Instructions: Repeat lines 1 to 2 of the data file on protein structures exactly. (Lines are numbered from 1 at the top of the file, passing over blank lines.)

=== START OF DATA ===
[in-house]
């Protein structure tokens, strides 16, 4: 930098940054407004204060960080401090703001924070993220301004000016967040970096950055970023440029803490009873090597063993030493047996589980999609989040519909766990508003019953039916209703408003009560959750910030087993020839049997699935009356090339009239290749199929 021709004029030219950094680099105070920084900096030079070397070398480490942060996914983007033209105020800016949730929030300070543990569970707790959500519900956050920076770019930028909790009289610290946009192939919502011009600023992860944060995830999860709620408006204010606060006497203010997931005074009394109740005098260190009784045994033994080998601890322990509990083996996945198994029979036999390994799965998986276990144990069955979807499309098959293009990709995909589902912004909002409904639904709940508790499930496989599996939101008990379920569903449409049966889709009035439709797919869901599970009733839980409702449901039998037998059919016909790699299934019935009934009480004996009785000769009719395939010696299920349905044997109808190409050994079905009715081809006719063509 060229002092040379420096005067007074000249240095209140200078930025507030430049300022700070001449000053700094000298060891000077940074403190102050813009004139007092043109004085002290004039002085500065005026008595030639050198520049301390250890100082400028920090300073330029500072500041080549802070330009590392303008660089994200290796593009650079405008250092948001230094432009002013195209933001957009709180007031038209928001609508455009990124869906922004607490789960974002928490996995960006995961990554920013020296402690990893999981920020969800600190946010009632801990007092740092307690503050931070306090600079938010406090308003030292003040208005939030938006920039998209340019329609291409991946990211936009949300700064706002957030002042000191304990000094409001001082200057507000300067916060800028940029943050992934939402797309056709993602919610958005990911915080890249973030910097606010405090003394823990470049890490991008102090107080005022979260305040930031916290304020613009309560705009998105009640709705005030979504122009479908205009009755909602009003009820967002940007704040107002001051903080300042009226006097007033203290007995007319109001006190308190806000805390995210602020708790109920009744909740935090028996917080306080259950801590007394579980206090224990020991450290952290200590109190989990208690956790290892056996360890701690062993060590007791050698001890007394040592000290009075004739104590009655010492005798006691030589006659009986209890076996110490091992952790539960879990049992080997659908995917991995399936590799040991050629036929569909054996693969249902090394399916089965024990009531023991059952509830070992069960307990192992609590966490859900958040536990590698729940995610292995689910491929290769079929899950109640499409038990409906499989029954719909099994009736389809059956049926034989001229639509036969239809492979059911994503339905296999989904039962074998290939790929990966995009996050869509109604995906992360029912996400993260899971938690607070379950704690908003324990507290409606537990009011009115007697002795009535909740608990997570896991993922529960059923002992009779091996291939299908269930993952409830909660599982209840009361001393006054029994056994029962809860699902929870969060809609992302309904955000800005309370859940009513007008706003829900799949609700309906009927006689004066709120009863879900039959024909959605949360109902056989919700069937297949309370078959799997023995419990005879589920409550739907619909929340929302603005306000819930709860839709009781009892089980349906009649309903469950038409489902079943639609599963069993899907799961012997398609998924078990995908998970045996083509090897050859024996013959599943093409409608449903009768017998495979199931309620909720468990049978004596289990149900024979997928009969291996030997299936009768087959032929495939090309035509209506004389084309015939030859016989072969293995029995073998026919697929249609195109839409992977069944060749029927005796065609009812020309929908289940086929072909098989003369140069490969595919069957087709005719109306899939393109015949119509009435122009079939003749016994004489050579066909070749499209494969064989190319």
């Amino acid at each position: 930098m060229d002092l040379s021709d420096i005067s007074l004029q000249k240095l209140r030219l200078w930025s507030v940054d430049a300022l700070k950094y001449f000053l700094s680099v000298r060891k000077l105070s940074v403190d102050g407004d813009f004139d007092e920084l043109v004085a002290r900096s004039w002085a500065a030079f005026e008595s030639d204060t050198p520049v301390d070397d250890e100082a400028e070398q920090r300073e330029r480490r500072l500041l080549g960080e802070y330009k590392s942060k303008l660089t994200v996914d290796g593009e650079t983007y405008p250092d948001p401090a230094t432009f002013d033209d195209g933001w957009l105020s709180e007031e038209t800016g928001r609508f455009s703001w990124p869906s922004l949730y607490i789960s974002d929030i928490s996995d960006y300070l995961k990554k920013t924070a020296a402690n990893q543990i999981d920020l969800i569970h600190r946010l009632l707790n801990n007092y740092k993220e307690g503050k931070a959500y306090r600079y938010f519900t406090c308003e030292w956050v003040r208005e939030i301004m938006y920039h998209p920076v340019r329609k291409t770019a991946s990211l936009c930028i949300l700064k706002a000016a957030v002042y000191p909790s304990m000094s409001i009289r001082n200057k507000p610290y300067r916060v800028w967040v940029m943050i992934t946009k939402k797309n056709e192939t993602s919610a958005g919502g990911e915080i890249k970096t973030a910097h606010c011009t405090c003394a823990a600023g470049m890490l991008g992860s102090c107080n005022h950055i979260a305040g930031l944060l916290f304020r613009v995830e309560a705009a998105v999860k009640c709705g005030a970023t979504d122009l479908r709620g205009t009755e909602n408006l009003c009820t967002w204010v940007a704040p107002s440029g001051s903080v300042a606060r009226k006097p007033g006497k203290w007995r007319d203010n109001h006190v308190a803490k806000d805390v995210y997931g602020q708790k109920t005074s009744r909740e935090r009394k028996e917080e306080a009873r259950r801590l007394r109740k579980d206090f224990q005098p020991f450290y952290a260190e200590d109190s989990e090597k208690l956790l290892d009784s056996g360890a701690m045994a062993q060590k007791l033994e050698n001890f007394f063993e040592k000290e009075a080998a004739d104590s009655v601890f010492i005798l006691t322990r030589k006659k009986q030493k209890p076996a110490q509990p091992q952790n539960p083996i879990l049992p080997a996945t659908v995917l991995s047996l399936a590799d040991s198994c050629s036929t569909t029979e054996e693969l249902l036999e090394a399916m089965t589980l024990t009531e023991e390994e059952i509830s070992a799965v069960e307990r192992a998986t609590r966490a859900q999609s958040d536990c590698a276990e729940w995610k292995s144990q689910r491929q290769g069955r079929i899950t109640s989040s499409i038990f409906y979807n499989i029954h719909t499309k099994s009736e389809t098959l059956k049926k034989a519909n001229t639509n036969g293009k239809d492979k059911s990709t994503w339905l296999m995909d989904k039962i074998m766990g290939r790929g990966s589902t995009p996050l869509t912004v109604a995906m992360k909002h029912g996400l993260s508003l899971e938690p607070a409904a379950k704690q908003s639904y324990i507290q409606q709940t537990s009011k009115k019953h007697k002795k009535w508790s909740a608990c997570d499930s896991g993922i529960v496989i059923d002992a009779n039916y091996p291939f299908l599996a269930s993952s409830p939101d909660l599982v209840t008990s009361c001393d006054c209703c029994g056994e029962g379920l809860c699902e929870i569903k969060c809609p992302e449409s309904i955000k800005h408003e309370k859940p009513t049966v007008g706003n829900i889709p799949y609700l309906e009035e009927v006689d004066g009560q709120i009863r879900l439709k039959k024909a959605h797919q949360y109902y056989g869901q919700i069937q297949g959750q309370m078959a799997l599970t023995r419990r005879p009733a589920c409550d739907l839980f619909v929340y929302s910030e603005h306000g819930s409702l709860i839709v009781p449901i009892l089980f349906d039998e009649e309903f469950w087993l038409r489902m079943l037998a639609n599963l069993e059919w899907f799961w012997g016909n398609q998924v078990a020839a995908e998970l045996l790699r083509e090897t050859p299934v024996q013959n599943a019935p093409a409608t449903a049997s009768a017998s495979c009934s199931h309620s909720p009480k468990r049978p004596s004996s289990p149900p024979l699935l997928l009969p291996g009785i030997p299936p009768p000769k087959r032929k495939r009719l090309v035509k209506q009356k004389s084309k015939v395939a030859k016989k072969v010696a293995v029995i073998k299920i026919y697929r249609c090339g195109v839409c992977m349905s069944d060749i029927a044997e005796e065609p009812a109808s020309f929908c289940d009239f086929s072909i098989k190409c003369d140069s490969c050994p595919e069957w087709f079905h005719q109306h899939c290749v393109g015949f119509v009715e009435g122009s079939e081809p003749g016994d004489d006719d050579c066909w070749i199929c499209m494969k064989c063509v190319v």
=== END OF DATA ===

[in-house]
């Protein structure tokens, strides 16, 4: 930098940054407004204060960080401090703001924070993220301004000016967040970096950055970023440029803490009873090597063993030493047996589980999609989040519909766990508003019953039916209703408003009560959750910030087993020839049997699935009356090339009239290749199929 021709004029030219950094680099105070920084900096030079070397070398480490942060996914983007033209105020800016949730929030300070543990569970707790959500519900956050920076770019930028909790009289610290946009192939919502011009600023992860944060995830999860709620408006204010606060006497203010997931005074009394109740005098260190009784045994033994080998601890322990509990083996996945198994029979036999390994799965998986276990144990069955979807499309098959293009990709995909589902912004909002409904639904709940508790499930496989599996939101008990379920569903449409049966889709009035439709797919869901599970009733839980409702449901039998037998059919016909790699299934019935009934009480004996009785000769009719395939010696299920349905044997109808190409050994079905009715081809006719063509 060229002092040379420096005067007074000249240095209140200078930025507030430049300022700070001449000053700094000298060891000077940074403190102050813009004139007092043109004085002290004039002085500065005026008595030639050198520049301390250890100082400028920090300073330029500072500041080549802070330009590392303008660089994200290796593009650079405008250092948001230094432009002013195209933001957009709180007031038209928001609508455009990124869906922004607490789960974002928490996995960006995961990554920013020296402690990893999981920020969800600190946010009632801990007092740092307690503050931070306090600079938010406090308003030292003040208005939030938006920039998209340019329609291409991946990211936009949300700064706002957030002042000191304990000094409001001082200057507000300067916060800028940029943050992934939402797309056709993602919610958005990911915080890249973030910097606010405090003394823990470049890490991008102090107080005022979260305040930031916290304020613009309560705009998105009640709705005030979504122009479908205009009755909602009003009820967002940007704040107002001051903080300042009226006097007033203290007995007319109001006190308190806000805390995210602020708790109920009744909740935090028996917080306080259950801590007394579980206090224990020991450290952290200590109190989990208690956790290892056996360890701690062993060590007791050698001890007394040592000290009075004739104590009655010492005798006691030589006659009986209890076996110490091992952790539960879990049992080997659908995917991995399936590799040991050629036929569909054996693969249902090394399916089965024990009531023991059952509830070992069960307990192992609590966490859900958040536990590698729940995610292995689910491929290769079929899950109640499409038990409906499989029954719909099994009736389809059956049926034989001229639509036969239809492979059911994503339905296999989904039962074998290939790929990966995009996050869509109604995906992360029912996400993260899971938690607070379950704690908003324990507290409606537990009011009115007697002795009535909740608990997570896991993922529960059923002992009779091996291939299908269930993952409830909660599982209840009361001393006054029994056994029962809860699902929870969060809609992302309904955000800005309370859940009513007008706003829900799949609700309906009927006689004066709120009863879900039959024909959605949360109902056989919700069937297949309370078959799997023995419990005879589920409550739907619909929340929302603005306000819930709860839709009781009892089980349906009649309903469950038409489902079943639609599963069993899907799961012997398609998924078990995908998970045996083509090897050859024996013959599943093409409608449903009768017998495979199931309620909720468990049978004596289990149900024979997928009969291996030997299936009768087959032929495939090309035509209506004389084309015939030859016989072969293995029995073998026919697929249609195109839409992977069944060749029927005796065609009812020309929908289940086929072909098989003369140069490969595919069957087709005719109306899939393109015949119509009435122009079939003749016994004489050579066909070749499209494969064989190319």